Rockville, Md.: Rep. Van Hollen: I'm concerned about the role you've offered to Howard Dean in recruiting candidates. What assurances can you give us that Mr. Dean won't go after wing-nuts and whack-a-doodles to fill the Democratic House roster?
Rep. Chris Van Hollen: I look forward to working with former Gov. Dean in this election cycle. Rest assured that we are determined to find candidates who appeal to a broad cross-section of their communities. We are looking for candidates who reflect the values and priorities of the majority of people in their communities.
Washington, DC: Congressman Van Hollen, thank you for engaging in this chat. Could you talk about why you support Clean Elections public financing of campaigns for public office? Do you share my belief that when congressional candidates collect contributions from voters of no more than five dollars per constituent, that will result in less time spent begging wealthy donors for campaign contributions, equality of opportunity for people of all income levels to run for office, and fewer giveaways to lobbyists from the public treasury?
Rep. Chris Van Hollen: I believe we need campaign finance reform to reduce the role special interests in the lawmaking process and ensure that the public interest prevails. That's why I support the Clean Campaigns legislation that has been sponsored by Congressman John Tierney, D-Mass. I think that legislation will help provide greater opportunities for all Americans to have their voices heard in Congress. That legislation was introduced last year and will be reintroduced shortly.
California Primary: Thank you, Congressman, for taking questions, and good luck to all in the 110th session! The California Legislature is going to try to pass a bill that would move presidential primary from June to February -- how do you think this will impact the race?
Rep. Chris Van Hollen: I'm going to have to take a look at that issue before I can give a thoughtful answer. As you know, the normal process is to go through the Democratic National Committee in setting the dates for some of these primaries. If a state decides to move unilaterally, we'll have to obviously address the consequences. I'm going to have to look further into that particular question. Obviously the early primary and caucus states would not be very happy about such a turn of events.
Washington: Congressman Van Hollen: Are you aware that the Democrats lost by 6 percent with white males in the most recent election? Do you find that significant? Sen. Schumer does -- he believes the Democrats still have not captured the middle class. Any strategy to recapture the middle class to ensure a 2008 victory?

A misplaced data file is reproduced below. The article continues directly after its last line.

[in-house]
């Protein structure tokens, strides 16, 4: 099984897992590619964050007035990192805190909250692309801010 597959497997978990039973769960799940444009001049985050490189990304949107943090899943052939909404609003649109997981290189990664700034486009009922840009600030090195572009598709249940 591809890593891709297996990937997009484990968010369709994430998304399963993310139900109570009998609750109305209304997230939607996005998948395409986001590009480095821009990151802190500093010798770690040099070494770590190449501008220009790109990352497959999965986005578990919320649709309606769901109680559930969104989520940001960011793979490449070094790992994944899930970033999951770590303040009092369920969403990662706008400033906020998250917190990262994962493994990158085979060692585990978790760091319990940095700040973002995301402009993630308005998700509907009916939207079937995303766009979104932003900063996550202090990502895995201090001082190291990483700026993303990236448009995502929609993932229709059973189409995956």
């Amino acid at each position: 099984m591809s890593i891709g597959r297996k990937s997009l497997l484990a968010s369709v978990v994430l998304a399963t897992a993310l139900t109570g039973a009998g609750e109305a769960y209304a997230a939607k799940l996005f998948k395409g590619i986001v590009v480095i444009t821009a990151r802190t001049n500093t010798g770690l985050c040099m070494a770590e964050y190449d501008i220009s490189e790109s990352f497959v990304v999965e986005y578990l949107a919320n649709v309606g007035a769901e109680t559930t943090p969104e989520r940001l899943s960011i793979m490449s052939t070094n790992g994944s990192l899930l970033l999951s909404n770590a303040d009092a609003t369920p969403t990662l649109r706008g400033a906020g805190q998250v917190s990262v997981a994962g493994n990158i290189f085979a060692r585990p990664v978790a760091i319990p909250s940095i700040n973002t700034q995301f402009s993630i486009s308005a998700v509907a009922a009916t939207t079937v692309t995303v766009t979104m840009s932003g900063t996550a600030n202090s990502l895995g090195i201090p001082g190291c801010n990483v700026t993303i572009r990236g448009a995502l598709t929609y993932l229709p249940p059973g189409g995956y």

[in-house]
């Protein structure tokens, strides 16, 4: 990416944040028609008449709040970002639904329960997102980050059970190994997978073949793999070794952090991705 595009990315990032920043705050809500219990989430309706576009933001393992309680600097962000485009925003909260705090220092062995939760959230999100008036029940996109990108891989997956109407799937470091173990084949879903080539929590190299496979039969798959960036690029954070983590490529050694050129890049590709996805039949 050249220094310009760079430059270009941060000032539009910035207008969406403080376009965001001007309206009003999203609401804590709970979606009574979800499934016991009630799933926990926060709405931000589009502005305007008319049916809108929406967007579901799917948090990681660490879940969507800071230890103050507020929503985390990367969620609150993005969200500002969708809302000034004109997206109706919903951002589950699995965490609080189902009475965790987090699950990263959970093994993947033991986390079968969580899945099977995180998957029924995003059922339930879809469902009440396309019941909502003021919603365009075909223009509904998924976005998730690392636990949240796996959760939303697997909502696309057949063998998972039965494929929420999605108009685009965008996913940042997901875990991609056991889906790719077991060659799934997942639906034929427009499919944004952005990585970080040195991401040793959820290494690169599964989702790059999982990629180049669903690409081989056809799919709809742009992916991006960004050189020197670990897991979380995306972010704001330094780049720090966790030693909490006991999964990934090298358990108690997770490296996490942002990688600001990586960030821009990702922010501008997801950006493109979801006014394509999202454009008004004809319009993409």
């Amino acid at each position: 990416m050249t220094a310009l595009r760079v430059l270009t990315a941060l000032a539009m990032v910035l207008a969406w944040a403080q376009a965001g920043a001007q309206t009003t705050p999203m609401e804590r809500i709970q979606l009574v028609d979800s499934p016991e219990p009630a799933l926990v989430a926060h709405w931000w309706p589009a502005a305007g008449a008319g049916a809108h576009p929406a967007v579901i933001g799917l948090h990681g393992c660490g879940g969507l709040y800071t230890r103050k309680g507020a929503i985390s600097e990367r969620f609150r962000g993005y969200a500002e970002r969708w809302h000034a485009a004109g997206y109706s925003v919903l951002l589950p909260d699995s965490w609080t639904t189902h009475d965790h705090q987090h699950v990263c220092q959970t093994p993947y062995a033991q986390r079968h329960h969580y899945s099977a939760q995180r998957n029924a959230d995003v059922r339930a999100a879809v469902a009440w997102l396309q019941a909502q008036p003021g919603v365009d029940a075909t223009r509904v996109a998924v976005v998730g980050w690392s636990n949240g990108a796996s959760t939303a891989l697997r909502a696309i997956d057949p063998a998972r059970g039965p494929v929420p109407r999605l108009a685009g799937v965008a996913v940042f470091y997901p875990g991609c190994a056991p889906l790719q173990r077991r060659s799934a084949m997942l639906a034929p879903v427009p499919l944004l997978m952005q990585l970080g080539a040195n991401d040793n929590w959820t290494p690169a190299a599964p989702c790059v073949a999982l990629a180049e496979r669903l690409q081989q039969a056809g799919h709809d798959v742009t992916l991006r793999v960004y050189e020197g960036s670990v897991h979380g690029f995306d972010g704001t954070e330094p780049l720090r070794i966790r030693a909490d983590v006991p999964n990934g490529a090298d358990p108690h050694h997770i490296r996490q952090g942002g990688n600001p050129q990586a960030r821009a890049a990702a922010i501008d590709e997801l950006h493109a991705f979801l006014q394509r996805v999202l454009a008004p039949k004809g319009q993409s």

Rep. Chris Van Hollen: We're working hard to identify those parts of the electorate where we did not do as well. We are pleased that we made great gains among independent voters and suburban voters. We hope to build on those gains by capturing more votes from middle-income voters and certainly want to reach out to white males as part of our effort to reach out to all parts of the electorate.
One of the big stories coming out of the last election was that the Bush administration and Republicans lost credibility on national security issues. And lost whatever trust they may have acquired on those issues. Democrats are very focused on showing that we can conduct our national security and foreign policy in a much more competent way and in a way that truly serves our national interest. And I think that with respect to not just middle class voters but some of the white male voters that were referred to, those are key issues.
Bethesda Md.: Congrats on the D-trip position! Question about the student loan bill: does this bill apply only for loans for undergraduate education, or graduate education as well?
Rep. Chris Van Hollen: This particular bill is focused on undergraduate education. We are looking at additional legislation that will expand the reach of the program to reduce interest rates on student loans. And the education and labor committee in the House will be taking up the higher education reauthorization bill later this year -- that includes provisions relating to student loans and the interest rates of student loans. That's where we'll take up the issue of expanding these programs.